Shreve Memorial Library is excited to host Fire and Freedom: Food and Enslavement in Early America, an exhibit produced by the National Library of Medicine and guest curated by historian, author, and educator Psyche Williams-Forson, Ph.D. The traveling exhibition and companion website asks, “What stories can meals tell us about people and places?” The exhibit will be on display at the Shreve Memorial Library Broadmoor Branch, located at 1212 Captain Shreve Drive, beginning Monday, November 20 through Saturday, December 30. The exhibit is free and open to the public for viewing.
Fire and Freedom: Food and Enslavement in Early America explores ways in which meals can tell us how power is exchanged between and among different peoples, races, genders, and classes. In the Chesapeake region during the colonial era, European settlers relied upon indentured servants, Native Americans, and enslaved Africans for labor, life-saving knowledge of farming and food acquisition, and to gain economic prosperity. Fire and Freedom looks into life at George Washington’s Mount Vernon plantation and the labor of enslaved workers to learn about the ways that meals transcend taste and sustenance.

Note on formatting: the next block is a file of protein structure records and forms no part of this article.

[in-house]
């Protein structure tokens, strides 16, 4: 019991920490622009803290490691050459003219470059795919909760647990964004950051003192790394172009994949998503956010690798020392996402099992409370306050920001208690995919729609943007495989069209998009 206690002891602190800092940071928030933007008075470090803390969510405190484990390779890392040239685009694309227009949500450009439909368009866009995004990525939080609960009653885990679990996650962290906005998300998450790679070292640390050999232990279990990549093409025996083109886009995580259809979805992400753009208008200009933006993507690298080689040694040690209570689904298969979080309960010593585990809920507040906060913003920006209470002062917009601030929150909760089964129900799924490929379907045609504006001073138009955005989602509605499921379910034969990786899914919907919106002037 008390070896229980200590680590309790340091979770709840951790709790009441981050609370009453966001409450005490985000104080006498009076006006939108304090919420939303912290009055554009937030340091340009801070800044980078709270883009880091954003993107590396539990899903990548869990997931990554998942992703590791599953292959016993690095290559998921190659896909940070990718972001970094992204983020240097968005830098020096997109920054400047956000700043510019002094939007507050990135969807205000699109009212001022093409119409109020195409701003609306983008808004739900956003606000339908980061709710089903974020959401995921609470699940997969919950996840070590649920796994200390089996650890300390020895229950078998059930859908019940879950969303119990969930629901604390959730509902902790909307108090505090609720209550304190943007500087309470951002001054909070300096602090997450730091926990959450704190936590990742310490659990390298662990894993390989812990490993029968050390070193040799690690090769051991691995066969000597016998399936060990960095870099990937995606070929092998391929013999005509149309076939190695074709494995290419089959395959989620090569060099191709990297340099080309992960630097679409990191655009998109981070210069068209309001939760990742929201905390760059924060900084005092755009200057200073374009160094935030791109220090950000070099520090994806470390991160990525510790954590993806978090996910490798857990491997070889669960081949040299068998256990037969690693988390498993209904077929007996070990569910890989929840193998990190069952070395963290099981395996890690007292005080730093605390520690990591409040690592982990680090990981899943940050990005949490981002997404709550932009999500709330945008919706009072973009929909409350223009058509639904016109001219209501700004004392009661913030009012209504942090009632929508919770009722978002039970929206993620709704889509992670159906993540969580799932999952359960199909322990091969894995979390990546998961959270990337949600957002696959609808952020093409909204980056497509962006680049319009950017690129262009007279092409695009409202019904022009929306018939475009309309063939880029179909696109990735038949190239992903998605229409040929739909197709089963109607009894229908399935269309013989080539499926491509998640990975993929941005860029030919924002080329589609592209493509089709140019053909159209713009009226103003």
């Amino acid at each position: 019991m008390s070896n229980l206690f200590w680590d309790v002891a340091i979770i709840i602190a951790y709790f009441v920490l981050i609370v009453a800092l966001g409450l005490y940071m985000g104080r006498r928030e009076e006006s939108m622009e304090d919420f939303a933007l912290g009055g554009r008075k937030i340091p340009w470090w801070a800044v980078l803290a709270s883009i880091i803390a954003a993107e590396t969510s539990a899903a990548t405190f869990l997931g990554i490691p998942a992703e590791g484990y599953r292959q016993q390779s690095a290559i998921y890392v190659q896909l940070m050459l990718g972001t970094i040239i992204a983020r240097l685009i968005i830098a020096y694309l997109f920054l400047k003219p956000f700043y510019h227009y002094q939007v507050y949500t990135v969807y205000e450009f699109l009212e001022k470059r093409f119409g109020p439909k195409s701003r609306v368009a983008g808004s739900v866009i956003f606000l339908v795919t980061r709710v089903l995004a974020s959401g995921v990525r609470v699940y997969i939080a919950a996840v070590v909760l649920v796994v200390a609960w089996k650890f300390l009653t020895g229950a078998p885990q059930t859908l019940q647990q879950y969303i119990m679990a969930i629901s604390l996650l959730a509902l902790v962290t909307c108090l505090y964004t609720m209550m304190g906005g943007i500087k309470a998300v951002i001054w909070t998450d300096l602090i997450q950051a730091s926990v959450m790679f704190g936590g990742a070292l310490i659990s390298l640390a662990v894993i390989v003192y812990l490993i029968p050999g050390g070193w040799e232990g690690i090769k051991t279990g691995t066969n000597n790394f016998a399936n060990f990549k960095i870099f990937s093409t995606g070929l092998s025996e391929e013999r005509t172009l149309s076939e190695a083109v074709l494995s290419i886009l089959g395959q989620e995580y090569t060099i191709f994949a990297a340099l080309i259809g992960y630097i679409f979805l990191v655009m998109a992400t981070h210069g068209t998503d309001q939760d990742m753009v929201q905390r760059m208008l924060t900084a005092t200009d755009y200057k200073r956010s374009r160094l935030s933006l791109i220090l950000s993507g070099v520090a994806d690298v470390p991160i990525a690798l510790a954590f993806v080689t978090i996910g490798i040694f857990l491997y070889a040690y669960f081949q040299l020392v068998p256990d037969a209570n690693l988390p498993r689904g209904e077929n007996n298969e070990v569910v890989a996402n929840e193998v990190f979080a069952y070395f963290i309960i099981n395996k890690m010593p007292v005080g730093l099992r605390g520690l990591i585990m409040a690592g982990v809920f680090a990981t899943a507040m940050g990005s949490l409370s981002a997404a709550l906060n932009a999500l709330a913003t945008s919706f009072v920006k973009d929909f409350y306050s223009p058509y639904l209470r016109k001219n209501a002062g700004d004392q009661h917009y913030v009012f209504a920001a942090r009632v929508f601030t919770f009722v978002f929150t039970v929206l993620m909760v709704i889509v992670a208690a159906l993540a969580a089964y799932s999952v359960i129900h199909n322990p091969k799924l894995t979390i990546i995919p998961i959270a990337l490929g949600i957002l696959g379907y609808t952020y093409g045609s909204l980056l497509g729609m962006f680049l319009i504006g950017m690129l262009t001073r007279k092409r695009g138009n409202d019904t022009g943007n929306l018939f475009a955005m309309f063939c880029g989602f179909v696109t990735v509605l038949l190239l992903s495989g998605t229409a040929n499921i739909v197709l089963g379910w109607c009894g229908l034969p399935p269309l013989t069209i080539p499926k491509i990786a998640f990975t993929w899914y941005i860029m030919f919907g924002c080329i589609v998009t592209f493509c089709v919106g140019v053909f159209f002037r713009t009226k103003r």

Patrons of Shreve Memorial Library can view and explore the exhibit at the Broadmoor Branch during normal business hours. The branch is open Monday through Wednesday 9:00 a.m. to 8:00 p.m., Thursday through Saturday 9:00 a.m. to 6:00 p.m., and Sunday 1:00 p.m. to 5:00 p.m.
The National Library of Medicine produced this exhibition and companion website. For more information and to view the companion website, visit www.nlm.nih.gov/fireandfreedom.
For more information on this and other Shreve Memorial Library programs, please visit www.shreve-lib.org.